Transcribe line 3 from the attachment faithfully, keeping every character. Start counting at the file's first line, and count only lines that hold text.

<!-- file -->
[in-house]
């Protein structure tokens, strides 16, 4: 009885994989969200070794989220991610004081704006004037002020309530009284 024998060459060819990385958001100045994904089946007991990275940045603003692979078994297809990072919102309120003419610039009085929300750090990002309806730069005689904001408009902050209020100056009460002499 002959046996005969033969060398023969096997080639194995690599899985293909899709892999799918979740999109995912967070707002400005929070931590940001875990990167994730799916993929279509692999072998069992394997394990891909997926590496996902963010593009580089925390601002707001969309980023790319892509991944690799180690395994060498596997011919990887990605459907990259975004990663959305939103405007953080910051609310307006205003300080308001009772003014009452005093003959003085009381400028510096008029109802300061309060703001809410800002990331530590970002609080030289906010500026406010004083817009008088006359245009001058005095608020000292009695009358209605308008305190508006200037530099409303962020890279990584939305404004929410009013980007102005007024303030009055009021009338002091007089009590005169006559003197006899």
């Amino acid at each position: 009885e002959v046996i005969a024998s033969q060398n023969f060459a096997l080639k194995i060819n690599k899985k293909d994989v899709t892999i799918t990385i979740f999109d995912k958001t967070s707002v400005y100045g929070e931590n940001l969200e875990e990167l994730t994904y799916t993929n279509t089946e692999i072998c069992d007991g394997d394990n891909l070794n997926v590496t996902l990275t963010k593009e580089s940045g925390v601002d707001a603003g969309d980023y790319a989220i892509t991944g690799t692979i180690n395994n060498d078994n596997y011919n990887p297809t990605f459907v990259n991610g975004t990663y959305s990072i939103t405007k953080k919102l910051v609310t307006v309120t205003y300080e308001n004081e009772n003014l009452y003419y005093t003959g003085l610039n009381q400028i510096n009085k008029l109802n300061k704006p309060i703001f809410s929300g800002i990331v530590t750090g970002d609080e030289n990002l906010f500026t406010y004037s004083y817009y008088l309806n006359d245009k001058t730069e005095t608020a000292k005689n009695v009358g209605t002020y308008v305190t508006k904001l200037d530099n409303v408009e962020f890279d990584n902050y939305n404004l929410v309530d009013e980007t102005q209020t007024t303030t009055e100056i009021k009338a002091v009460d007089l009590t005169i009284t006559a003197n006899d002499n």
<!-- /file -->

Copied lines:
């Amino acid at each position: 009885e002959v046996i005969a024998s033969q060398n023969f060459a096997l080639k194995i060819n690599k899985k293909d994989v899709t892999i799918t990385i979740f999109d995912k958001t967070s707002v400005y100045g929070e931590n940001l969200e875990e990167l994730t994904y799916t993929n279509t089946e692999i072998c069992d007991g394997d394990n891909l070794n997926v590496t996902l990275t963010k593009e580089s940045g925390v601002d707001a603003g969309d980023y790319a989220i892509t991944g690799t692979i180690n395994n060498d078994n596997y011919n990887p297809t990605f459907v990259n991610g975004t990663y959305s990072i939103t405007k953080k919102l910051v609310t307006v309120t205003y300080e308001n004081e009772n003014l009452y003419y005093t003959g003085l610039n009381q400028i510096n009085k008029l109802n300061k704006p309060i703001f809410s929300g800002i990331v530590t750090g970002d609080e030289n990002l906010f500026t406010y004037s004083y817009y008088l309806n006359d245009k001058t730069e005095t608020a000292k005689n009695v009358g209605t002020y308008v305190t508006k904001l200037d530099n409303v408009e962020f890279d990584n902050y939305n404004l929410v309530d009013e980007t102005q209020t007024t303030t009055e100056i009021k009338a002091v009460d007089l009590t005169i009284t006559a003197n006899d002499n």